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Every year, more than one million Americans suffer from myocardial infarction, more commonly known as heart attack. Heart attacks are typically a result of coronary artery disease, a type of heart disease which occurs when fatty plaque builds up on the walls of the coronary arteries.

A heart attack occurs when a blockage created by a blood clot or ruptured plaque cuts off blood flow in a coronary artery. The process can occur different ways:

The artery wall becomes coated with a fatty, sticky substance over time and plaque develops — blood may not be flowing freely enough through the coronary artery to reach the heart muscle.

A blood clot develops suddenly on the ulcerated plaque, blocking blood flow so that oxygen cannot reach the heart muscle.

A plaque within the artery wall ruptures abruptly creating a blockage preventing blood rich in oxygen from reaching the heart muscle. Once these things occur, the oxygen-starved muscle begins to die, resulting in pain and permanent damage. The damage may also cause an irregular heart rhythm, known as arrhythmia.

 Learn more about heart attack in the Cardiac Media Library.

Heart Attack Warning Signs in Men and Women
Chest pain with shortness of breath.
Pain in one or both arms.
Pain in your back, neck, jaw or stomach.

Additional Heart Attack Symptoms That May be Unique to Women
Nausea or dizziness without chest pain.
Shortness of breath or dizziness without chest pain.
Unexplained anxiety, cold sweats or paleness.

Treating a Heart Attack
If you or someone you know is experiencing any of the symptoms of a heart attack, call 911 immediately. Physicians treat a heart attack by administering drugs (called thrombolytics or “clot busters”) in the Emergency Department or by performing an immediate balloon angioplasty procedure.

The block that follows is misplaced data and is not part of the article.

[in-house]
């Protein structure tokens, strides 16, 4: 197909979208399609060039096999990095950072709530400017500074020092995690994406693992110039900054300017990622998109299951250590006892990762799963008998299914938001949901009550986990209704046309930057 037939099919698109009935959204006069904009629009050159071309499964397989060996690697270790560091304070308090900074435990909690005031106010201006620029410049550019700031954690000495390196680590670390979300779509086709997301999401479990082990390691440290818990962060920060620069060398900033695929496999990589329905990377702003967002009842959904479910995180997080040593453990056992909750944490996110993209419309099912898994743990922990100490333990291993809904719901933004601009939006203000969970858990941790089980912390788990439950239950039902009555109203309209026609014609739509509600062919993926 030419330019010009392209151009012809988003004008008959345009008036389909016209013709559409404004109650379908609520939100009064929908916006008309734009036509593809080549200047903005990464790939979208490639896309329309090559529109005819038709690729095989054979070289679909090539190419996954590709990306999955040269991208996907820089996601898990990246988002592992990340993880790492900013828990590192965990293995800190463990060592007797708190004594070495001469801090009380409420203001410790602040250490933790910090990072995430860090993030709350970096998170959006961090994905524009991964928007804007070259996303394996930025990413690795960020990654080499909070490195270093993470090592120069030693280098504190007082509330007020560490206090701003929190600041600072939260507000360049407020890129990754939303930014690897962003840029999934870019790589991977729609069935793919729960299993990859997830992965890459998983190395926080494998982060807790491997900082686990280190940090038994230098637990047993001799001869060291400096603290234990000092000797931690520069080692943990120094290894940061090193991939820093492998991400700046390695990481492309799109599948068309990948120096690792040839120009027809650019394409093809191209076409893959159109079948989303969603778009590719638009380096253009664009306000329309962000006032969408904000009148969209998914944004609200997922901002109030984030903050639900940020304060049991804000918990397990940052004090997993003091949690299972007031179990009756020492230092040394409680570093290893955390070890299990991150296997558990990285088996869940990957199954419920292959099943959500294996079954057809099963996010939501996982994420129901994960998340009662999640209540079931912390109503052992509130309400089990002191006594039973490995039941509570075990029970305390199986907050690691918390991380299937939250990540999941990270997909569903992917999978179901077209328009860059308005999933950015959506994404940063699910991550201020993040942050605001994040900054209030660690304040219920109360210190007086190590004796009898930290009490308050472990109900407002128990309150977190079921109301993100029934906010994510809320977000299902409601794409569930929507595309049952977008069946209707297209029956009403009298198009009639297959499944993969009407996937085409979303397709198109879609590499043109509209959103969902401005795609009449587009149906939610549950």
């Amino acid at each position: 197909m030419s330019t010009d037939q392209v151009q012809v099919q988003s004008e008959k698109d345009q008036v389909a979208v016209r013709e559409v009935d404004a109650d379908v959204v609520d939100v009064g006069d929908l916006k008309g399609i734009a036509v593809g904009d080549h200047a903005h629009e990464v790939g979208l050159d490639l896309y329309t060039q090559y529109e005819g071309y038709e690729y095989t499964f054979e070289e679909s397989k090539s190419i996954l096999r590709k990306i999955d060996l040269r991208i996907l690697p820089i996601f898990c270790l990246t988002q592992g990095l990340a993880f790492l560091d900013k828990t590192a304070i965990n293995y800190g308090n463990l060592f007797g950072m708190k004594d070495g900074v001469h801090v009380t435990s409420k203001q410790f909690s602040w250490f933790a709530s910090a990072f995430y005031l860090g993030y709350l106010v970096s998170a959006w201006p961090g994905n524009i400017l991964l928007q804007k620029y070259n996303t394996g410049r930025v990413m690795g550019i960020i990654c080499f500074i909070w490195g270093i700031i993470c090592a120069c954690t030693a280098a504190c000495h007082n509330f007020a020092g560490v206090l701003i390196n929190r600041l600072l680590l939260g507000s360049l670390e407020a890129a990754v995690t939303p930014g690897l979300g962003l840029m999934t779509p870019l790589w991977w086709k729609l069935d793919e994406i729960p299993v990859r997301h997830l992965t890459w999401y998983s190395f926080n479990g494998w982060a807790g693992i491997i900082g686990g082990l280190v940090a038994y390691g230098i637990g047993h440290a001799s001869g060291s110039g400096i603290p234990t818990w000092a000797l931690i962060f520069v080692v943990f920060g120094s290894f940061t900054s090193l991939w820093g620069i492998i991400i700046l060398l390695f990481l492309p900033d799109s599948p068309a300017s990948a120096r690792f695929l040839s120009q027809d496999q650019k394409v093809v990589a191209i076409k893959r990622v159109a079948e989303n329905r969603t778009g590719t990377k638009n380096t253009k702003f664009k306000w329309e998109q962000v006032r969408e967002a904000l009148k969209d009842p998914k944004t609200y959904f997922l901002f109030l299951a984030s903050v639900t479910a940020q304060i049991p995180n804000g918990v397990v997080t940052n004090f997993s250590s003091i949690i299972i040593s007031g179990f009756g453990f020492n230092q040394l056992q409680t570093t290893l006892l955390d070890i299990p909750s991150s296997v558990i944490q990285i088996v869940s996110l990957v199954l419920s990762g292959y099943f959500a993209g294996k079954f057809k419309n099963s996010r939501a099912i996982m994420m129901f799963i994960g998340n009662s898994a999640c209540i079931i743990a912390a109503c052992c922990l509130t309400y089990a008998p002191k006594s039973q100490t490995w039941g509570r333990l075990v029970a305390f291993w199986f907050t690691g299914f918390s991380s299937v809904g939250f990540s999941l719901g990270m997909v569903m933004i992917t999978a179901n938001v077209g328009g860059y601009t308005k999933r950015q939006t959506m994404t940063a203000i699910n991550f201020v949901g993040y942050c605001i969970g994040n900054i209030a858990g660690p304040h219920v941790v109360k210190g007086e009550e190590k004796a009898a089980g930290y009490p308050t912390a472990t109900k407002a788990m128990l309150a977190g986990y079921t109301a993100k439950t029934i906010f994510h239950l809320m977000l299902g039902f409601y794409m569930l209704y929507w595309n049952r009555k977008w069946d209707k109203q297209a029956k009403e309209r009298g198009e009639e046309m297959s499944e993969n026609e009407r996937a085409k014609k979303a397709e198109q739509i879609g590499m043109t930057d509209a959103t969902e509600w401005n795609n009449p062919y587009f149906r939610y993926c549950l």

Evaluation may include electrocardiogram monitoring, echocardiogram or a stress test. The damaged area from the heart attack will eventually form a scar, a process that may take six weeks. Acute intervention (such as clot busters or angioplasty) should limit the amount of permanent scarring to the heart muscle.

If you think you’re experiencing heart trouble of any kind, the most important thing to remember is that “time is muscle” — in other words, DON’T DELAY in seeking medical assistance. Even if you’re not certain the problem is your heart (symptoms can be similar to indigestion), go to the emergency room right away. Immediate medical attention is critical to helping you avoid permanent, irreversible heart damage. Also remember that sometimes heart attacks occur with very few symptoms; some may even generate such minimal pain that they are called “silent heart attacks.” So take any warning sign seriously.

Anyone with heart attack warning signs needs to get medical treatment right away. 
Minutes matter! Fast action can save lives.

Don't wait more than five minutes to call 9-1-1 and avoid driving to the emergency room. By calling 9-1-1 and taking an ambulance you will get to the hospital and treated in the fastest way possible. There also are other benefits to calling 9-1-1:

• Emergency personnel can begin treatment immediately— even before you arrive at the hospital.
• Your heart may stop beating during a heart attack. Emergency personnel have the equipment and training needed to start it beating again.
• Heart attack patients who arrive by ambulance tend to receive faster treatment on their arrival at the hospital.

Learn more about heart attack from the National Heart, Lung and Blood Institute.

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